RAF maintains stance to exclude foreign nationals from claiming

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The Road Accident Fund (RAF) has put forward a new draft bill proposal aimed at barring foreign nationals from accessing compensation from the fund. McIntosh Polela, the spokesperson for RAF, defended the proposal, citing the need to align with practices adopted in other countries.

According to Polela, the essence of the new bill is to maintain a standard protocol that is commonly observed internationally. He emphasised that the bill is currently undergoing parliamentary review, where its fate will ultimately be determined. Polela underscored the importance of foreign nationals seeking alternative methods to ensure they are covered in the event of any unfortunate accidents, urging them to explore other insurance options available to them.

He further emphasised the principle of parity, highlighting that if the situation were reversed, he would also need to seek adequate coverage in the event of relocating to a foreign country. “If I were to move to Mozambique for argument’s sake, I would have to cover myself in the event that there is an accident,” Polela stated. “Whether I am travelling there on a short-term basis or on a long-term basis, I have to find means to cover myself in a situation that requires me to go to the hospital. We are calling for parity between ourselves and people that are on our shores that are foreign nationals,” he added.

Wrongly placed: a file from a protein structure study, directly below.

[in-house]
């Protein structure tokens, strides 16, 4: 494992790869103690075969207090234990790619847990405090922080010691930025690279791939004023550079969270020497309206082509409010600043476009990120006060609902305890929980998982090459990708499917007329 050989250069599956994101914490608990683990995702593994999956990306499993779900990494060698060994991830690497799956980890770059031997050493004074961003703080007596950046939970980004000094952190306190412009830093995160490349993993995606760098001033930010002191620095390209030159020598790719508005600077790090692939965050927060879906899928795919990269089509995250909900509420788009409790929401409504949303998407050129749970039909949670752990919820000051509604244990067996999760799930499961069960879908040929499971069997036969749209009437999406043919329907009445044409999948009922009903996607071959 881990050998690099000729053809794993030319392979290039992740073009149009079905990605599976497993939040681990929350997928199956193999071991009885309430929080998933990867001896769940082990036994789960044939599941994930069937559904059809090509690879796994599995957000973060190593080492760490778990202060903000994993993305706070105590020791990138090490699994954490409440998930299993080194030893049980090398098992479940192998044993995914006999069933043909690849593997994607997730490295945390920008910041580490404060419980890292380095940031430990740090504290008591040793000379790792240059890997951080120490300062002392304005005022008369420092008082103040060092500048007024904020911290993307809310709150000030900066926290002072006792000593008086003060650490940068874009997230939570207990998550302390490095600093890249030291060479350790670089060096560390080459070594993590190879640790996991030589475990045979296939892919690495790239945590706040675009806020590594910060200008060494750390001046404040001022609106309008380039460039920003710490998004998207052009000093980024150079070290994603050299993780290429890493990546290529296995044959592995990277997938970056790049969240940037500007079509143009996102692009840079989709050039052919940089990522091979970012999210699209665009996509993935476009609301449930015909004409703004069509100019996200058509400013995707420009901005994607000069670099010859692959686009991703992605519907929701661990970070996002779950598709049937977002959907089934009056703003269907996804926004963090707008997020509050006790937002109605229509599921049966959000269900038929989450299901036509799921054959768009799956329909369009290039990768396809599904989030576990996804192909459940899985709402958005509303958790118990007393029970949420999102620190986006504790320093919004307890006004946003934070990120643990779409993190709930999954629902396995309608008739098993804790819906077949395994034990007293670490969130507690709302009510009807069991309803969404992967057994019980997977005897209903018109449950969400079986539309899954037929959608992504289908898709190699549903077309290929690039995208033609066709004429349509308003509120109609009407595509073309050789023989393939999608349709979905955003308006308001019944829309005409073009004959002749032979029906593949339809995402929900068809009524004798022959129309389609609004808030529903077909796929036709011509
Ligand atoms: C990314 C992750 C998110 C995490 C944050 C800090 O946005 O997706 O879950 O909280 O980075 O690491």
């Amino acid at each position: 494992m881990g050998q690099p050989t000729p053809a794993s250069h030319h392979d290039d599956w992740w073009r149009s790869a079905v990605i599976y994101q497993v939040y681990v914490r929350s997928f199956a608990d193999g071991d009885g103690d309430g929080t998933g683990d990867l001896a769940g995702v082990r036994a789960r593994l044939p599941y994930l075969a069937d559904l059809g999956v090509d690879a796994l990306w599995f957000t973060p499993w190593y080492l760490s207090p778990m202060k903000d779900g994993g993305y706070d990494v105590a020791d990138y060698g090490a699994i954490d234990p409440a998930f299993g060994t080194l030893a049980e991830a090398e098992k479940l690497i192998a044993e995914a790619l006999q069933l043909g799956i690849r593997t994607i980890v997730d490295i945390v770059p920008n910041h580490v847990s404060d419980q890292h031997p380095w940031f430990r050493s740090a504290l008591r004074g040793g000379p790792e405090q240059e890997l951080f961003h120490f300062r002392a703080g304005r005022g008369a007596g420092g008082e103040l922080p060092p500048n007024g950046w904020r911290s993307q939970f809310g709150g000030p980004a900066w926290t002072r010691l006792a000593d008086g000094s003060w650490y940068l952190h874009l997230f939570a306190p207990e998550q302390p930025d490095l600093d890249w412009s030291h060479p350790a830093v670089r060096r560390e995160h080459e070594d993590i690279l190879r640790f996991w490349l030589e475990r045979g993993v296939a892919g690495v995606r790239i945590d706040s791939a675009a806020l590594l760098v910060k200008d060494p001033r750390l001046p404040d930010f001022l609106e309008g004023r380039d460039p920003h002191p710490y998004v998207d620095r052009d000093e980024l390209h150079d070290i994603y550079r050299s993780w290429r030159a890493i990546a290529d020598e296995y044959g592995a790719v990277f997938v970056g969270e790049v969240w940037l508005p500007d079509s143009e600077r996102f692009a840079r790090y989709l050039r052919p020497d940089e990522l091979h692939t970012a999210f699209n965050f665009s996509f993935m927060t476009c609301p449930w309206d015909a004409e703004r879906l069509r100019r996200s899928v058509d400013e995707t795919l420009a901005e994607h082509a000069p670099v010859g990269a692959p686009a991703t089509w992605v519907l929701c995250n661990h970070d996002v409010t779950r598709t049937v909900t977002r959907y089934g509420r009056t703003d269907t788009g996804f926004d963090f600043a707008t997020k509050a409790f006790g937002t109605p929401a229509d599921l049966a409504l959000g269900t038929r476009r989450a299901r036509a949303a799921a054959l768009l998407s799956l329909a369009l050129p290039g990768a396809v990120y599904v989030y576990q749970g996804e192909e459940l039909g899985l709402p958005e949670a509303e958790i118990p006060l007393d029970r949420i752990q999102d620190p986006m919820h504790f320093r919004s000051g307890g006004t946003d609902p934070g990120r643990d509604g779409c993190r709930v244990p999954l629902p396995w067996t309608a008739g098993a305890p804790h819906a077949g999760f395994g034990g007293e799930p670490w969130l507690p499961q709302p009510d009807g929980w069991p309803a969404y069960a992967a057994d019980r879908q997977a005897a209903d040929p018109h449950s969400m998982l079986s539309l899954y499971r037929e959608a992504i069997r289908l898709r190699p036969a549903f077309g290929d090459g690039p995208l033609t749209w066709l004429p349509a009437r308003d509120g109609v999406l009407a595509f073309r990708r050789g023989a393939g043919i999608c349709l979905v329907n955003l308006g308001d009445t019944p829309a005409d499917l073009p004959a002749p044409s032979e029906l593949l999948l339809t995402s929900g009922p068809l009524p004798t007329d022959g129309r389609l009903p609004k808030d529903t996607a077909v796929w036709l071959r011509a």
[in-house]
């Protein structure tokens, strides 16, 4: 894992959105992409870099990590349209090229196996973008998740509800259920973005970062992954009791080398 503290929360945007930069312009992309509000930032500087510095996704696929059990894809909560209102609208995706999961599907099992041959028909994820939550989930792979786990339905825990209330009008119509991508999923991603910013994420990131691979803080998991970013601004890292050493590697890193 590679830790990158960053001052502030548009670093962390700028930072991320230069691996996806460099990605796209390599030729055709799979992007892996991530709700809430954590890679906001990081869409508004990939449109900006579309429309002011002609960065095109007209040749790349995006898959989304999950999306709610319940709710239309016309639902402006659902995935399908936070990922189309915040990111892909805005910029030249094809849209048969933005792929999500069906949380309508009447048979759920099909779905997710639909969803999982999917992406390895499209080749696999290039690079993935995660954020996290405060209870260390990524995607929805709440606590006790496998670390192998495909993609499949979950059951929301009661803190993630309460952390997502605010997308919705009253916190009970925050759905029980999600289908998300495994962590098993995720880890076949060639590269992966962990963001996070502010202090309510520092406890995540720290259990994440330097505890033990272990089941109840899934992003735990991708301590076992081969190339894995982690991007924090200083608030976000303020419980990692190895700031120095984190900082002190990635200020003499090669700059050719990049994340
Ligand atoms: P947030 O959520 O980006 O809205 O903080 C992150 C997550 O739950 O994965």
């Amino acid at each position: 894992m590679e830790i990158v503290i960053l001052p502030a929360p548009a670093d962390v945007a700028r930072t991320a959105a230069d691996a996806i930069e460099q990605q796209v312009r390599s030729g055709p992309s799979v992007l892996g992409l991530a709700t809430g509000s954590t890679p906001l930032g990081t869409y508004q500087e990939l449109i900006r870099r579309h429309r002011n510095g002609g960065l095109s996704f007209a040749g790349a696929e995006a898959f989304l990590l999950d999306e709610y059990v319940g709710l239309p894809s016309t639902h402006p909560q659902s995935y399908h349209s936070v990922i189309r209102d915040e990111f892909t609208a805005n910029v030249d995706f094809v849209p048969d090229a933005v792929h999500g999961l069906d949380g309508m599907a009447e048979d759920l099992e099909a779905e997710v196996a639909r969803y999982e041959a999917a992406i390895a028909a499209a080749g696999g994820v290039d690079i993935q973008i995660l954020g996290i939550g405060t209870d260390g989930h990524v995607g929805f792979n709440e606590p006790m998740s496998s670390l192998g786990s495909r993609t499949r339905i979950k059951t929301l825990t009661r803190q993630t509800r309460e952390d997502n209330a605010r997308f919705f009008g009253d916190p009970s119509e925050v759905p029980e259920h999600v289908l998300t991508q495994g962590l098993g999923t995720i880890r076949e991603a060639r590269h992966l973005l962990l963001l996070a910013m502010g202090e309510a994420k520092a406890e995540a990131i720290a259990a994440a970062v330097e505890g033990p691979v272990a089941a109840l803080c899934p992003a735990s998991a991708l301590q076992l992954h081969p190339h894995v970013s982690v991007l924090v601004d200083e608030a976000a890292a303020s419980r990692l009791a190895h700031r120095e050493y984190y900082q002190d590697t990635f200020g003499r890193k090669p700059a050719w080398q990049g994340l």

The proposal has stirred significant controversy, with critics expressing concerns over the potential implications for foreign nationals residing in South Africa and the broader implications for equitable access to compensation and support in cases of accidents.

RAF’s new draft Bill proposing excluding foreign nationals from lodging claims

The CEO of the African Diaspora Global Network, Dr Vusumuzi Sibanda, has condemned the new Road Accident Fund draft Bill that proposes to exclude foreign nationals from claiming compensation from the fund.

Sibanda’s criticism follows that of lawyers, lobby groups and medical aids. He says foreign nationals should not be excluded because they are contributing to the fuel levy and indirectly paying taxes.

He says once the Bill goes through Parliament, it could be challenged on grounds of discrimination.

“So I think that the interaction that needs to be taking place now is the interaction of whether it is fair to exclude foreign nationals by virtue of their origins when on the one hand, they are expected to contribute towards the fuel levy. And I think that is what is going to determine the success of this particular bill.”